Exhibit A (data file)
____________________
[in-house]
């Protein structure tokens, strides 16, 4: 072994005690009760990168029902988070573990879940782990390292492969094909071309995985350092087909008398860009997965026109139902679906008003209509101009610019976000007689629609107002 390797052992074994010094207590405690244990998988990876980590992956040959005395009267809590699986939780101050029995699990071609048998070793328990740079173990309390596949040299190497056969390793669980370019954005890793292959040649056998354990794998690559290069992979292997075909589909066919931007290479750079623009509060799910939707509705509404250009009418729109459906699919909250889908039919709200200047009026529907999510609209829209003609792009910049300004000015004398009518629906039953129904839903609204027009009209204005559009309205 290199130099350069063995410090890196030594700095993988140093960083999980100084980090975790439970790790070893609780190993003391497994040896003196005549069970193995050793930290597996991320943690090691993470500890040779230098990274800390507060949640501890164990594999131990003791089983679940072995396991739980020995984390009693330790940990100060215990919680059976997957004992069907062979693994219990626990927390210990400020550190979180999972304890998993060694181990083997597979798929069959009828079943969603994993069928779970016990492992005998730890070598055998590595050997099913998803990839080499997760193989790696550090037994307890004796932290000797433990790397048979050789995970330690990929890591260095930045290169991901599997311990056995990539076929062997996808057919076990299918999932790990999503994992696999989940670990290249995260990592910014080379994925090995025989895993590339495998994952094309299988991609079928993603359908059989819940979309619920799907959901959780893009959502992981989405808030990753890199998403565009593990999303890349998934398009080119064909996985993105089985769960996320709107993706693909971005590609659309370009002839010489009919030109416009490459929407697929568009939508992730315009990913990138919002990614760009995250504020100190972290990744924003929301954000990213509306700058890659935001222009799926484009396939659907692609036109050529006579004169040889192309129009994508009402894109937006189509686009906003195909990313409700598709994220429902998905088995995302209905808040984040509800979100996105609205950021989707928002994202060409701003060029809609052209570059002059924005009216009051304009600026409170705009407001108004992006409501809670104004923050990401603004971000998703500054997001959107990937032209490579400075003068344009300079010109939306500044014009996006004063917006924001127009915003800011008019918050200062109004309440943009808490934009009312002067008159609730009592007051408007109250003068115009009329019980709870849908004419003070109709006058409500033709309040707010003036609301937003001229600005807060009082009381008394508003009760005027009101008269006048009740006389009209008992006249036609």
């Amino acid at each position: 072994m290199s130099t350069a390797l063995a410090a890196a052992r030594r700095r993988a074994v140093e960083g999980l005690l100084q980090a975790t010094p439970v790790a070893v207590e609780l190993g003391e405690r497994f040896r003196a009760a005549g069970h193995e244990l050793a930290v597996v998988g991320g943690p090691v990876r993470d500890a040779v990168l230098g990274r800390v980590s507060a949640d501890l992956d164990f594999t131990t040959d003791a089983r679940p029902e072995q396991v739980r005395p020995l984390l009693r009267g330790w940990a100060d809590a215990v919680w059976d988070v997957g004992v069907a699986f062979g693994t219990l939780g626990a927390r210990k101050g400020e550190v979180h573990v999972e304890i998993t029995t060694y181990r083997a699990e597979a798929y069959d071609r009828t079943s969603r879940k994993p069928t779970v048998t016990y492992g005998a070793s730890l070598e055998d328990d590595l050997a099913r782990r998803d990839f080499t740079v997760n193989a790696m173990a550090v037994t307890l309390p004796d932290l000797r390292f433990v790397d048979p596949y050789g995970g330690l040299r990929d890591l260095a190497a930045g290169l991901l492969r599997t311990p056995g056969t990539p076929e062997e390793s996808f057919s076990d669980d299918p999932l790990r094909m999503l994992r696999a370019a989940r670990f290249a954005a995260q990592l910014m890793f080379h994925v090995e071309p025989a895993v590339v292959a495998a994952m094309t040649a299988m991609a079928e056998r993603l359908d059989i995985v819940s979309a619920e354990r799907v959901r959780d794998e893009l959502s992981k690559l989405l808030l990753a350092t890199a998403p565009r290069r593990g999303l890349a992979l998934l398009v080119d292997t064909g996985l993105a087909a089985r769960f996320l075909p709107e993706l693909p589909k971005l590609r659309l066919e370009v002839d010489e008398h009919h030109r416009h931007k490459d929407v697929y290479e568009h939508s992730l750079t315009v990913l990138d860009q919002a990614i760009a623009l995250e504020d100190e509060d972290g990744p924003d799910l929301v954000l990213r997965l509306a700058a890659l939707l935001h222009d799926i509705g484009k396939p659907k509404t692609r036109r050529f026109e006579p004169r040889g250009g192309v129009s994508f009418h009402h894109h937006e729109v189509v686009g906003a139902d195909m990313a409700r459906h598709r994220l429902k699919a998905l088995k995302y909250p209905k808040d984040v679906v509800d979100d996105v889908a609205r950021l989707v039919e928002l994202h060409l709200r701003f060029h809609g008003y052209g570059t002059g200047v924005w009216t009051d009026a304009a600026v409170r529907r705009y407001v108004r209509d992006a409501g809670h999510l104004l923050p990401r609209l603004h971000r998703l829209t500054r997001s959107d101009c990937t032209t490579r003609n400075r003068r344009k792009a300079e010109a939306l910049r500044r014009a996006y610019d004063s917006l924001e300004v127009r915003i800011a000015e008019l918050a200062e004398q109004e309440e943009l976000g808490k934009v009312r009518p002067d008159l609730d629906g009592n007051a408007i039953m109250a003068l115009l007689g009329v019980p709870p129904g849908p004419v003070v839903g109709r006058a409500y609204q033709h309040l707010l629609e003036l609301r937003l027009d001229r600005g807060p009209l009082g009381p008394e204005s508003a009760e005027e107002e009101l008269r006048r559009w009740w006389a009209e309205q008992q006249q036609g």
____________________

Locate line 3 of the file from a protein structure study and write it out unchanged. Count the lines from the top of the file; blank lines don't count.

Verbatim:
């Amino acid at each position: 072994m290199s130099t350069a390797l063995a410090a890196a052992r030594r700095r993988a074994v140093e960083g999980l005690l100084q980090a975790t010094p439970v790790a070893v207590e609780l190993g003391e405690r497994f040896r003196a009760a005549g069970h193995e244990l050793a930290v597996v998988g991320g943690p090691v990876r993470d500890a040779v990168l230098g990274r800390v980590s507060a949640d501890l992956d164990f594999t131990t040959d003791a089983r679940p029902e072995q396991v739980r005395p020995l984390l009693r009267g330790w940990a100060d809590a215990v919680w059976d988070v997957g004992v069907a699986f062979g693994t219990l939780g626990a927390r210990k101050g400020e550190v979180h573990v999972e304890i998993t029995t060694y181990r083997a699990e597979a798929y069959d071609r009828t079943s969603r879940k994993p069928t779970v048998t016990y492992g005998a070793s730890l070598e055998d328990d590595l050997a099913r782990r998803d990839f080499t740079v997760n193989a790696m173990a550090v037994t307890l309390p004796d932290l000797r390292f433990v790397d048979p596949y050789g995970g330690l040299r990929d890591l260095a190497a930045g290169l991901l492969r599997t311990p056995g056969t990539p076929e062997e390793s996808f057919s076990d669980d299918p999932l790990r094909m999503l994992r696999a370019a989940r670990f290249a954005a995260q990592l910014m890793f080379h994925v090995e071309p025989a895993v590339v292959a495998a994952m094309t040649a299988m991609a079928e056998r993603l359908d059989i995985v819940s979309a619920e354990r799907v959901r959780d794998e893009l959502s992981k690559l989405l808030l990753a350092t890199a998403p565009r290069r593990g999303l890349a992979l998934l398009v080119d292997t064909g996985l993105a087909a089985r769960f996320l075909p709107e993706l693909p589909k971005l590609r659309l066919e370009v002839d010489e008398h009919h030109r416009h931007k490459d929407v697929y290479e568009h939508s992730l750079t315009v990913l990138d860009q919002a990614i760009a623009l995250e504020d100190e509060d972290g990744p924003d799910l929301v954000l990213r997965l509306a700058a890659l939707l935001h222009d799926i509705g484009k396939p659907k509404t692609r036109r050529f026109e006579p004169r040889g250009g192309v129009s994508f009418h009402h894109h937006e729109v189509v686009g906003a139902d195909m990313a409700r459906h598709r994220l429902k699919a998905l088995k995302y909250p209905k808040d984040v679906v509800d979100d996105v889908a609205r950021l989707v039919e928002l994202h060409l709200r701003f060029h809609g008003y052209g570059t002059g200047v924005w009216t009051d009026a304009a600026v409170r529907r705009y407001v108004r209509d992006a409501g809670h999510l104004l923050p990401r609209l603004h971000r998703l829209t500054r997001s959107d101009c990937t032209t490579r003609n400075r003068r344009k792009a300079e010109a939306l910049r500044r014009a996006y610019d004063s917006l924001e300004v127009r915003i800011a000015e008019l918050a200062e004398q109004e309440e943009l976000g808490k934009v009312r009518p002067d008159l609730d629906g009592n007051a408007i039953m109250a003068l115009l007689g009329v019980p709870p129904g849908p004419v003070v839903g109709r006058a409500y609204q033709h309040l707010l629609e003036l609301r937003l027009d001229r600005g807060p009209l009082g009381p008394e204005s508003a009760e005027e107002e009101l008269r006048r559009w009740w006389a009209e309205q008992q006249q036609g």